Repairing the NEX-C3
You may (or may not) remember the problems I had with my NEX-C3. In summary, the two problems were:
- The rear control wheel buttons were not responding (in the left and upward direction)
- The rear screen had deteriorated massively, after careful use
I was upset, and wrote the aforementioned article saying how I was let down by Sony. I still think that I was, in a sense. Either way, it was evident that it was up to me to either pay Sony ~$250USD, or fix it myself. After some detailed searches on the internet, I found solutions to these niche issues.
Fixing the rear control wheel on NEX cameras
I was quite shocked to discover just how simple it is to solve this issue. Here are the required steps:
- Purchase a can of compressed air
- Blow into the control wheel area
- Enjoy your working control wheel
Yes, it was that simple. Apparently, dust and other particles will get inside the small gap, and are compacted down with subsequent button presses, and eventually build up to a level whereby the required contact between the metal components is hindered, resulting in no electrical communication. After a quick blast or two with compressed air, full button functionality had returned, and I could cycle through ISO and display settings with ease.
Repairing the rear screen on NEX cameras
Over time the anti-glare "Trublack" coating on Sony's electronic items will deteriorate, until you're left with the mess seen above. Because of this, the minute I received my NEX-7, I put a protector onto it (I didn't do this with the NEX-C3, as I was coming from a 400D which looked as new as the day I bought it). I don't generally like screen protectors, but they are a must for Sony's electronics. The Trublack film will dissolve in skin oils; people with the Sony Xperia Z phones have also discovered this. Anyway, the solution is to peel off the Trublack film and replace it with a hard screen protector.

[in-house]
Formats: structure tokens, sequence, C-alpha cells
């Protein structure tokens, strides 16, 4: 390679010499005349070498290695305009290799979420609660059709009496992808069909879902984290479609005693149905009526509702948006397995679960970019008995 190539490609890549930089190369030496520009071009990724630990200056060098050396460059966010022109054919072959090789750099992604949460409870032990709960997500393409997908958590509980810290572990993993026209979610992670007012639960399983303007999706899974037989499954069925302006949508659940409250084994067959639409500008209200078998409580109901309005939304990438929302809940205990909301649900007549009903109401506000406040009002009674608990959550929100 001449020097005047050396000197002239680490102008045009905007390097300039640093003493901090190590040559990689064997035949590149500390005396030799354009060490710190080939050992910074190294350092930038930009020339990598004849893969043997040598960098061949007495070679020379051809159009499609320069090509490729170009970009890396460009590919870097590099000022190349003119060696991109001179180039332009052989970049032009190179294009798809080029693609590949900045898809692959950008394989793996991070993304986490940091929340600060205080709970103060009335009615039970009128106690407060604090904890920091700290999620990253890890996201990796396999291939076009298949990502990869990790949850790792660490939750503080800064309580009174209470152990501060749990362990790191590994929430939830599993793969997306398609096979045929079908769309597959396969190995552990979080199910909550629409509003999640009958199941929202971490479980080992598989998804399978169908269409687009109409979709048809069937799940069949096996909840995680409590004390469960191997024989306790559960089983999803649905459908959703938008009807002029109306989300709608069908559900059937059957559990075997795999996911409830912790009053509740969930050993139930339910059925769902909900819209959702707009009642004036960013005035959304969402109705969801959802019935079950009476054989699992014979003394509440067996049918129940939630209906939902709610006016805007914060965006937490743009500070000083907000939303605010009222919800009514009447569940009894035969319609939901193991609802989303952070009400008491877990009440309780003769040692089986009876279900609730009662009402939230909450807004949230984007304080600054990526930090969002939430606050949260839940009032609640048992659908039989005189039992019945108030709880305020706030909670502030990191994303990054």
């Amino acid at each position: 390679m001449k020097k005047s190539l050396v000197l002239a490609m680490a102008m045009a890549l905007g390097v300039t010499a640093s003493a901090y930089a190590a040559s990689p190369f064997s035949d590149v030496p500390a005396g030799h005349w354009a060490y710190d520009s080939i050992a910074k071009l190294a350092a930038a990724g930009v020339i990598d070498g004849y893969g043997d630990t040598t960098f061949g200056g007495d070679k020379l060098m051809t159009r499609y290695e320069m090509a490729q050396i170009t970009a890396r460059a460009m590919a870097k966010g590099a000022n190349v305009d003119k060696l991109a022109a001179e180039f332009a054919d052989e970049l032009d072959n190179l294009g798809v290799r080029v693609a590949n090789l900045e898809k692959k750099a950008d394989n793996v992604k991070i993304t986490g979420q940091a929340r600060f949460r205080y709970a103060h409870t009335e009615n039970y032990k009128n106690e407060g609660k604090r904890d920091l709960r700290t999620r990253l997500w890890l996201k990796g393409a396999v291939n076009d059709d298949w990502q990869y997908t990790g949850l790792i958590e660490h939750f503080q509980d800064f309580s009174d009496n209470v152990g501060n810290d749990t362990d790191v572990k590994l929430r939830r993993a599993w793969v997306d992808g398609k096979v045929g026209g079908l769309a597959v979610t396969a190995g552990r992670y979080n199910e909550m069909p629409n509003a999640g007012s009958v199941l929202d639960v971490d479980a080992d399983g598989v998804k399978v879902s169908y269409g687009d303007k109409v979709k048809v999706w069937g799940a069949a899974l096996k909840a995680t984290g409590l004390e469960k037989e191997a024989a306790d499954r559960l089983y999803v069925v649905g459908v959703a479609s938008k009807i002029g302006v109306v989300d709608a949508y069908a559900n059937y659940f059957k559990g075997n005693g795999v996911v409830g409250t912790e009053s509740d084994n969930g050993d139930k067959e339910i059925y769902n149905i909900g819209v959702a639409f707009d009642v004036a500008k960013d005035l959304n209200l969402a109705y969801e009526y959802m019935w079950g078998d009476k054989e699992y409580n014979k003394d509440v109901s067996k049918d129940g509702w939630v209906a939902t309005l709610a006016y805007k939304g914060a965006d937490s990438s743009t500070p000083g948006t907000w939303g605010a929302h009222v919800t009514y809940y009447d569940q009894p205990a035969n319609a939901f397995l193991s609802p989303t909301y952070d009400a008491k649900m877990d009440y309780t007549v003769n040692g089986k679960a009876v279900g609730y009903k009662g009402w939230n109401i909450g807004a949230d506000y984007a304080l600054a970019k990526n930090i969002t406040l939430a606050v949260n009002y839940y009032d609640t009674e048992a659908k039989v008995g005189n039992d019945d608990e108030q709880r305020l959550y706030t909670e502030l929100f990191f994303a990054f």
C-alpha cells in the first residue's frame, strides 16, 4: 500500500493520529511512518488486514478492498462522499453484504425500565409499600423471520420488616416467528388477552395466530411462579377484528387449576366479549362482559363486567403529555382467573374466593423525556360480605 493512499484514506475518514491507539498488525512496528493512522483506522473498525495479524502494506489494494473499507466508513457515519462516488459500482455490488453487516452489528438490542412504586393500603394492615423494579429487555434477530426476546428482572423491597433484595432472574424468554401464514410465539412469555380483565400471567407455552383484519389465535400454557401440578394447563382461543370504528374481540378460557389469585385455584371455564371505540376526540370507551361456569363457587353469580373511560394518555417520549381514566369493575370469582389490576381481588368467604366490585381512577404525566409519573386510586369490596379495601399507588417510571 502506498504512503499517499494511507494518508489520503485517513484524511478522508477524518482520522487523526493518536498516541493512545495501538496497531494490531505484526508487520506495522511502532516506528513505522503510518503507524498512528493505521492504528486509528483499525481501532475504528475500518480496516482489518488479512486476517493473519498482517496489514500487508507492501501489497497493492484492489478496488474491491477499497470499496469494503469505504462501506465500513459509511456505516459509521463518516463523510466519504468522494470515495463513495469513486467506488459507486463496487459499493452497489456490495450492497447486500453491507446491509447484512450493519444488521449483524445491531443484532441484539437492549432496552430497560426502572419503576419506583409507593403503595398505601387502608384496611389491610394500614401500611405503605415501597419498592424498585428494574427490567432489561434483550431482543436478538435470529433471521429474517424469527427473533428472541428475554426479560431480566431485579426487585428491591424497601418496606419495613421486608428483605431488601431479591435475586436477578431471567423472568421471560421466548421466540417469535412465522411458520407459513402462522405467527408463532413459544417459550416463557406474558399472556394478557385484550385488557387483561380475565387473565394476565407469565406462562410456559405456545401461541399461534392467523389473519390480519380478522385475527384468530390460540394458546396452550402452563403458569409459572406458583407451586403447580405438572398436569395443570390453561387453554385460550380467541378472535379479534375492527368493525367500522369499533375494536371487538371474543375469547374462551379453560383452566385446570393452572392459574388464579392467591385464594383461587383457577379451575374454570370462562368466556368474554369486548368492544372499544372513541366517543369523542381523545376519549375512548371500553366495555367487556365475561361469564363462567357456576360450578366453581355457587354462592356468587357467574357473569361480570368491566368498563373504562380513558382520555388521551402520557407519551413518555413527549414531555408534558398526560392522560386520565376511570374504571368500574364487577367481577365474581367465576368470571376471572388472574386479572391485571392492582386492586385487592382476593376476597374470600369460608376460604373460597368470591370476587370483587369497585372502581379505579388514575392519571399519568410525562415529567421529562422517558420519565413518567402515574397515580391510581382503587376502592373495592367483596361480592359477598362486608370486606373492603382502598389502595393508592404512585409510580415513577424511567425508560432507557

I bought a GGS screen protector on eBay, peeled off the Trublack coating on my NEX-C3, and applied my new GGS screen. The result is remarkable. The screen is just as (if not more) visible in bright sunlight.
My NEX-C3 now looks as good as new, and more importantly, behaves as good as new. It's annoying I had to take matters into my own hands, but the end result is that I now have a fully functioning NEX-C3; one of the smallest APS-C digital cameras ever made.
I hope you found this article helpful. If you've either considered performing the above, or want to share your experiences, let me know in the comments below.